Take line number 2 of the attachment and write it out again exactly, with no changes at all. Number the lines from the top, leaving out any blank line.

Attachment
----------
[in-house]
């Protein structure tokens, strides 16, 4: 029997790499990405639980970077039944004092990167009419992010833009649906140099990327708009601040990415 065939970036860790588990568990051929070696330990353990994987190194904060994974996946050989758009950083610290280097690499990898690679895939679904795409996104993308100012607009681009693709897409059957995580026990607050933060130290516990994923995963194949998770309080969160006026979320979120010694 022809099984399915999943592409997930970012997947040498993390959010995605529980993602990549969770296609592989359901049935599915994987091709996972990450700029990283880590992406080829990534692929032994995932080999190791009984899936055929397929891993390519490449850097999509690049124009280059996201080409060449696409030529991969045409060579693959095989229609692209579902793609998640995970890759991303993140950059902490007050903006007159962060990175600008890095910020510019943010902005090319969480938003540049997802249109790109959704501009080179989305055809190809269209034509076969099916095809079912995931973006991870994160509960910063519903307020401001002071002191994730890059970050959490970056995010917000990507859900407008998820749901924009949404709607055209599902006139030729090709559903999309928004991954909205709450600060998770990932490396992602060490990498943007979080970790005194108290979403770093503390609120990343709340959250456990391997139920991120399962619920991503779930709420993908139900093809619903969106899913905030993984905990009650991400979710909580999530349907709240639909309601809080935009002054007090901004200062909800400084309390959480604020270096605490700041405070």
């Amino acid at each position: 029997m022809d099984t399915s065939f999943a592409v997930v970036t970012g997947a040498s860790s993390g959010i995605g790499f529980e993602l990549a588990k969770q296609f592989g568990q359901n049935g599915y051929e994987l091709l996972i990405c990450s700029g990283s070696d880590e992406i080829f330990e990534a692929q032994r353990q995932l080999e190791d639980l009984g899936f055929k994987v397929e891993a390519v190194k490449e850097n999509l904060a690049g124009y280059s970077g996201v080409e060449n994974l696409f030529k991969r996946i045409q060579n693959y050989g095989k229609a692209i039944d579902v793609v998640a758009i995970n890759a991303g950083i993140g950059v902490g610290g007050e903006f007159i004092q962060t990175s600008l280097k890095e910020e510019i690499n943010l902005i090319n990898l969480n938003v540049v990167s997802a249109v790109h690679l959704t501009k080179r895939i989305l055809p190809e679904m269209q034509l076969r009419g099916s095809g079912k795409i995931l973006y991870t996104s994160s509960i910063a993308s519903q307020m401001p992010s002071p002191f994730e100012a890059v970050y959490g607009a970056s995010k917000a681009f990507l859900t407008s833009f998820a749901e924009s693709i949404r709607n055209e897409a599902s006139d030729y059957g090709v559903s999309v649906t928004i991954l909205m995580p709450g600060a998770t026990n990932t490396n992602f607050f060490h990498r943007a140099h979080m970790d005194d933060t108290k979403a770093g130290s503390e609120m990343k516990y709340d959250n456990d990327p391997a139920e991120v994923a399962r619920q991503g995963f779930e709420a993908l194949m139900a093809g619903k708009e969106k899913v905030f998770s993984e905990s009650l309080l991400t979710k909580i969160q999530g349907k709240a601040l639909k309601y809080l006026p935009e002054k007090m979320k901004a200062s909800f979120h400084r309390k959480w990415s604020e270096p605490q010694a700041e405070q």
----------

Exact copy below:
């Protein structure tokens, strides 16, 4: 029997790499990405639980970077039944004092990167009419992010833009649906140099990327708009601040990415 065939970036860790588990568990051929070696330990353990994987190194904060994974996946050989758009950083610290280097690499990898690679895939679904795409996104993308100012607009681009693709897409059957995580026990607050933060130290516990994923995963194949998770309080969160006026979320979120010694 022809099984399915999943592409997930970012997947040498993390959010995605529980993602990549969770296609592989359901049935599915994987091709996972990450700029990283880590992406080829990534692929032994995932080999190791009984899936055929397929891993390519490449850097999509690049124009280059996201080409060449696409030529991969045409060579693959095989229609692209579902793609998640995970890759991303993140950059902490007050903006007159962060990175600008890095910020510019943010902005090319969480938003540049997802249109790109959704501009080179989305055809190809269209034509076969099916095809079912995931973006991870994160509960910063519903307020401001002071002191994730890059970050959490970056995010917000990507859900407008998820749901924009949404709607055209599902006139030729090709559903999309928004991954909205709450600060998770990932490396992602060490990498943007979080970790005194108290979403770093503390609120990343709340959250456990391997139920991120399962619920991503779930709420993908139900093809619903969106899913905030993984905990009650991400979710909580999530349907709240639909309601809080935009002054007090901004200062909800400084309390959480604020270096605490700041405070």